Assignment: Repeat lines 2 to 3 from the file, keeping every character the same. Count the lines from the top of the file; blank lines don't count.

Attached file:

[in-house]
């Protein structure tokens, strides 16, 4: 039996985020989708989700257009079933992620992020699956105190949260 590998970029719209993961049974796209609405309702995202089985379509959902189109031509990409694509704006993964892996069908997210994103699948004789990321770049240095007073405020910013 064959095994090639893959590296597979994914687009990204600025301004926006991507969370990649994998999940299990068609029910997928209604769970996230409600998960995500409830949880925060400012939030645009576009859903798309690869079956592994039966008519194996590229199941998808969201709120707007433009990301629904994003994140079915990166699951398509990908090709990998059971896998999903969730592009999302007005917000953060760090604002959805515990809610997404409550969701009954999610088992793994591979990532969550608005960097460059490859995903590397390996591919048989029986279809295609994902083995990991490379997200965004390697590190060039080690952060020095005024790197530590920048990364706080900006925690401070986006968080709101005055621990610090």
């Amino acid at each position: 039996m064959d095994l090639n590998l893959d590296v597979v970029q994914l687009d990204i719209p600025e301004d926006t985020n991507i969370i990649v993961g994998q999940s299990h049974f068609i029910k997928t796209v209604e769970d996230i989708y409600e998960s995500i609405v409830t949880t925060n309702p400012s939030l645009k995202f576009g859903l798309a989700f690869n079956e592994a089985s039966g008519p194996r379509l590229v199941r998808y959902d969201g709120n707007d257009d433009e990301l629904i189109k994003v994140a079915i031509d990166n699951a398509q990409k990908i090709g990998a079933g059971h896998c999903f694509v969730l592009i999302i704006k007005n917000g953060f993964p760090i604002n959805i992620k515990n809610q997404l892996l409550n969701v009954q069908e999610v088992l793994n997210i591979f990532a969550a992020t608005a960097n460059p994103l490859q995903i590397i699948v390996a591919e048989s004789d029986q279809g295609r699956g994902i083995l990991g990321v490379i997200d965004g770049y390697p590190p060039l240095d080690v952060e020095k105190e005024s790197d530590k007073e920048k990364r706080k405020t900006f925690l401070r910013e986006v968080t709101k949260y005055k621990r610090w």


């Protein structure tokens, strides 16, 4: 039996985020989708989700257009079933992620992020699956105190949260 590998970029719209993961049974796209609405309702995202089985379509959902189109031509990409694509704006993964892996069908997210994103699948004789990321770049240095007073405020910013 064959095994090639893959590296597979994914687009990204600025301004926006991507969370990649994998999940299990068609029910997928209604769970996230409600998960995500409830949880925060400012939030645009576009859903798309690869079956592994039966008519194996590229199941998808969201709120707007433009990301629904994003994140079915990166699951398509990908090709990998059971896998999903969730592009999302007005917000953060760090604002959805515990809610997404409550969701009954999610088992793994591979990532969550608005960097460059490859995903590397390996591919048989029986279809295609994902083995990991490379997200965004390697590190060039080690952060020095005024790197530590920048990364706080900006925690401070986006968080709101005055621990610090």
């Amino acid at each position: 039996m064959d095994l090639n590998l893959d590296v597979v970029q994914l687009d990204i719209p600025e301004d926006t985020n991507i969370i990649v993961g994998q999940s299990h049974f068609i029910k997928t796209v209604e769970d996230i989708y409600e998960s995500i609405v409830t949880t925060n309702p400012s939030l645009k995202f576009g859903l798309a989700f690869n079956e592994a089985s039966g008519p194996r379509l590229v199941r998808y959902d969201g709120n707007d257009d433009e990301l629904i189109k994003v994140a079915i031509d990166n699951a398509q990409k990908i090709g990998a079933g059971h896998c999903f694509v969730l592009i999302i704006k007005n917000g953060f993964p760090i604002n959805i992620k515990n809610q997404l892996l409550n969701v009954q069908e999610v088992l793994n997210i591979f990532a969550a992020t608005a960097n460059p994103l490859q995903i590397i699948v390996a591919e048989s004789d029986q279809g295609r699956g994902i083995l990991g990321v490379i997200d965004g770049y390697p590190p060039l240095d080690v952060e020095k105190e005024s790197d530590k007073e920048k990364r706080k405020t900006f925690l401070r910013e986006v968080t709101k949260y005055k621990r610090w």